Action plan

Method

An action plan is a detailed description of activities against a timeline for their completion and a list of individuals responsible for each activity.  Creating an action plan to guide the implementation of a National Water Safety Plan can ensure associated activities are completed by individuals who are best suited to do them. It clearly states what tasks need to be completed, by who, and by when, to ensure the water safety plan is implemented in a timely manner. It can also help in creating accountability among stakeholders involved and can be used to forecast resources required to carry out planned activities. 

It is important that the action plan is created in a modifiable format, allowing it to be updated over the course of water safety plan implementation. Sufficient detail should be added against each activity listed. Adding regular tracking notes on the progress of each activity over time will help monitor how individual tasks are moving ahead and may highlight areas that require additional attention. Once each activity is completed, make note of its result. How does this compare to your expected result? Has the activity been completed appropriately? Was each activity completed on time?  


Advantages

  • Action plans are a cost-effective project planning tool which aid in goal setting. 
  • They can help to conceptualise the boundaries of a National Water Safety Plan (what is or is not possible) and consider details which may otherwise be overlooked.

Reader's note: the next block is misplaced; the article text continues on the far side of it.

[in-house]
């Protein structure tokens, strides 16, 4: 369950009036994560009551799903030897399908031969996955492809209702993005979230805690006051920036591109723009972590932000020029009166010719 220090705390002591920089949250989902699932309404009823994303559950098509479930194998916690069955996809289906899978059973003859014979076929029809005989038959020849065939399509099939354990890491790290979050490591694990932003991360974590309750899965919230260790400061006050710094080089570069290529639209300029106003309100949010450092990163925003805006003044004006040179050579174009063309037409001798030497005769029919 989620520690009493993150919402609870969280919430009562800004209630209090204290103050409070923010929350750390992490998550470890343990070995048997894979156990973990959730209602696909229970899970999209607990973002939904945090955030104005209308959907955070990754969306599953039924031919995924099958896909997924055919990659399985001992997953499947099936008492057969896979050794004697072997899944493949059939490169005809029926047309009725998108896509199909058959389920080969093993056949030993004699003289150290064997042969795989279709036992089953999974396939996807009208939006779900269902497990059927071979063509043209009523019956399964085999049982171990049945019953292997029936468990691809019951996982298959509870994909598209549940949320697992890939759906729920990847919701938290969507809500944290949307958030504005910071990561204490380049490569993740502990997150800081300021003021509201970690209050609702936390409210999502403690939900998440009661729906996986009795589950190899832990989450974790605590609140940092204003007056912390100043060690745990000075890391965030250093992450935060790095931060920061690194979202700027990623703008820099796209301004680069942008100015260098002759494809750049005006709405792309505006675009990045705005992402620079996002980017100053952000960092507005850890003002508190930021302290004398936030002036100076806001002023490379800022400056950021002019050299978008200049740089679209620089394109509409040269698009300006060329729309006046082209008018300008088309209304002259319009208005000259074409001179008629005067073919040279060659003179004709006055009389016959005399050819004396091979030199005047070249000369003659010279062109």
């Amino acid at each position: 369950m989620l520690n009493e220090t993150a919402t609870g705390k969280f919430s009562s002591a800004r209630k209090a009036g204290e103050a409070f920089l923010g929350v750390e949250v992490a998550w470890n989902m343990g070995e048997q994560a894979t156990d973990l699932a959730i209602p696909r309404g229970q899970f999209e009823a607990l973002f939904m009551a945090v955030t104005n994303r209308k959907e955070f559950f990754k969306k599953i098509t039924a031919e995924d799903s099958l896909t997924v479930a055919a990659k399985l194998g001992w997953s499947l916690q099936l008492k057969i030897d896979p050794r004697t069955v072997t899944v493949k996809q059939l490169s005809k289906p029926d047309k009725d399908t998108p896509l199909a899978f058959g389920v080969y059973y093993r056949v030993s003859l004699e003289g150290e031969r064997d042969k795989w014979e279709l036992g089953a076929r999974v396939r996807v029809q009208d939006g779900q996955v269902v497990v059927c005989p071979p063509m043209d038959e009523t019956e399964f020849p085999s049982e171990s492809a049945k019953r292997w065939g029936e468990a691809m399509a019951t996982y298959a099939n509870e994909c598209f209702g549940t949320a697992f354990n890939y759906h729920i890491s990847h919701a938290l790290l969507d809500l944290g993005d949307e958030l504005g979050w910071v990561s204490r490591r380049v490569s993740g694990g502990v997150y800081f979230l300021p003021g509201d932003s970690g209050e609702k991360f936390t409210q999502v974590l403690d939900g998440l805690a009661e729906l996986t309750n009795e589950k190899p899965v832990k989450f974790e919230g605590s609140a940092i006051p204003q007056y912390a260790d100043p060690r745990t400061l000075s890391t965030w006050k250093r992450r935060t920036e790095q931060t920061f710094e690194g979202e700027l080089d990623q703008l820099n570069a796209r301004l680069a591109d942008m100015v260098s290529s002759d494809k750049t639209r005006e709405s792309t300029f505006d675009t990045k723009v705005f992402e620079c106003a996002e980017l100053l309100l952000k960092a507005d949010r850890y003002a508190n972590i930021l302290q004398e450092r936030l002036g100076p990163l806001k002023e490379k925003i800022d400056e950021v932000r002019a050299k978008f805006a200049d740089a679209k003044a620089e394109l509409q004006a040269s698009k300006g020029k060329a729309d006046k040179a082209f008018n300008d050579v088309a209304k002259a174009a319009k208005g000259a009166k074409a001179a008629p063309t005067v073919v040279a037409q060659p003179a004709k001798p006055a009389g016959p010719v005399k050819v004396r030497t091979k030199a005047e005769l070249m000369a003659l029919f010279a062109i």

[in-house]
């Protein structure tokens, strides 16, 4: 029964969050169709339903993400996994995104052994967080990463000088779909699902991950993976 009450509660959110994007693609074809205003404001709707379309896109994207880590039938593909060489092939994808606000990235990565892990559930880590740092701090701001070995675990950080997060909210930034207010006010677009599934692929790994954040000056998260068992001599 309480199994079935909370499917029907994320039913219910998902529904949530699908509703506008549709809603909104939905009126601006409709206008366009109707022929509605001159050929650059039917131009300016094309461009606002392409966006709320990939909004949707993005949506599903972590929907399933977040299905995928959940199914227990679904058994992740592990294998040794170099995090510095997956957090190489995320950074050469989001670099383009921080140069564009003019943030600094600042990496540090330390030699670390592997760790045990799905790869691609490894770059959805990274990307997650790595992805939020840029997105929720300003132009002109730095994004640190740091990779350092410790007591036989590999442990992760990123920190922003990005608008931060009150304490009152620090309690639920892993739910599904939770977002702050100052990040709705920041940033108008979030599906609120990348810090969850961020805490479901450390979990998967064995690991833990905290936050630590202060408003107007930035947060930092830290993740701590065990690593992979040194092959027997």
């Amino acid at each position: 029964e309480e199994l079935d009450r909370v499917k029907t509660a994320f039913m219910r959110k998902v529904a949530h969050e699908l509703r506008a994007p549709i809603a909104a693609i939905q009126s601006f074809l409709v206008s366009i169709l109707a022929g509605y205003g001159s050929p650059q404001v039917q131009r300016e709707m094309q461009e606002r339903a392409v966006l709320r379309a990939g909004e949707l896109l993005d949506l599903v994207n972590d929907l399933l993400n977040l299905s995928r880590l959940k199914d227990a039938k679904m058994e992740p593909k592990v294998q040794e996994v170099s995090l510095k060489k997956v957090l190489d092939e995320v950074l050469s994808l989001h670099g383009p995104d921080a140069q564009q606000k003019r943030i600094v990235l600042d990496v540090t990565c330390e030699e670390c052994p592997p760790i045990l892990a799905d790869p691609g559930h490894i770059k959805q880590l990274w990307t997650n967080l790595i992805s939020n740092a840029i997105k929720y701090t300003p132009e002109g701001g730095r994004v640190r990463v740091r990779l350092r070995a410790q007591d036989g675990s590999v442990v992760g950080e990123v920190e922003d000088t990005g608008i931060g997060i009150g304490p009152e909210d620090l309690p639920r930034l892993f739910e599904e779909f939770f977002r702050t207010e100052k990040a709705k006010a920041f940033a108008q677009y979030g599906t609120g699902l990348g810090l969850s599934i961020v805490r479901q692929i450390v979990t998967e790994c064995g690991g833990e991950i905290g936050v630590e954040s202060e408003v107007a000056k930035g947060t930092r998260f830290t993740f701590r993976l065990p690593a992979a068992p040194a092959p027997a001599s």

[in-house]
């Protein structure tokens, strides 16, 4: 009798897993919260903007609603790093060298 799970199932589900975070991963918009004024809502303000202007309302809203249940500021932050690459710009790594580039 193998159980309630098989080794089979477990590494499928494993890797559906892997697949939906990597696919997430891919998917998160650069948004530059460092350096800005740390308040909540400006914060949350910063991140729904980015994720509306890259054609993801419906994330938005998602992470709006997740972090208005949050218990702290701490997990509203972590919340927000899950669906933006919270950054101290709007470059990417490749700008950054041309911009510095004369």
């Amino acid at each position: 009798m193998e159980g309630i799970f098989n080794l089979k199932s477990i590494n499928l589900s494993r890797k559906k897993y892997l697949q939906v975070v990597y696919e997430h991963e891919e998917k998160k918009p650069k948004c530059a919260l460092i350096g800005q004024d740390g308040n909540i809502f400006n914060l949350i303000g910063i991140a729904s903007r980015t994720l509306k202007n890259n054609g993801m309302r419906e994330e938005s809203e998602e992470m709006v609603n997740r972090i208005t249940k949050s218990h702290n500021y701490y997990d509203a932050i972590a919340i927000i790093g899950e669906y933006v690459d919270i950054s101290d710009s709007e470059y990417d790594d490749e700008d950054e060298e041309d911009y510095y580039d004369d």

• They are able to be used for delegating tasks and ensuring stakeholder accountability. 
  • They clearly outline what needs to be achieved in set timeframes, enhancing plan credibility.  
  • They highlight areas of the plan requiring additional support prior to deadlines being reached. 
  • They help ensure the efficient use of resources and time. 
  • They can be used to demonstrate plan success to external stakeholders or funders. 
  • Many freely available action plan templates are available online. 


Disadvantages

  • Action plans require a high level of specific detail in order to be effective tools. 
  • Creating multiple action plans, or complex action plans, can be time-consuming and may require expert input. 
  • Planning cannot account for every outcome: action plans may become disrupted through unexpected events or delayed tasks which cause a flow-on effect. 
  • In order to be effective, action plans require regular updating with task progress which can become time-consuming. 


Context

It is appropriate to create an action plan after establishing the goals and objectives of a National Water Safety Plan. This will help with planning milestones in more detail, and the delegation of responsibility among stakeholders. Completing an action plan at this point allows the feasibility of the water safety plan to be assessed. The action plan may highlight areas that need further development or perhaps adjustments will need to be made to the project timeline.

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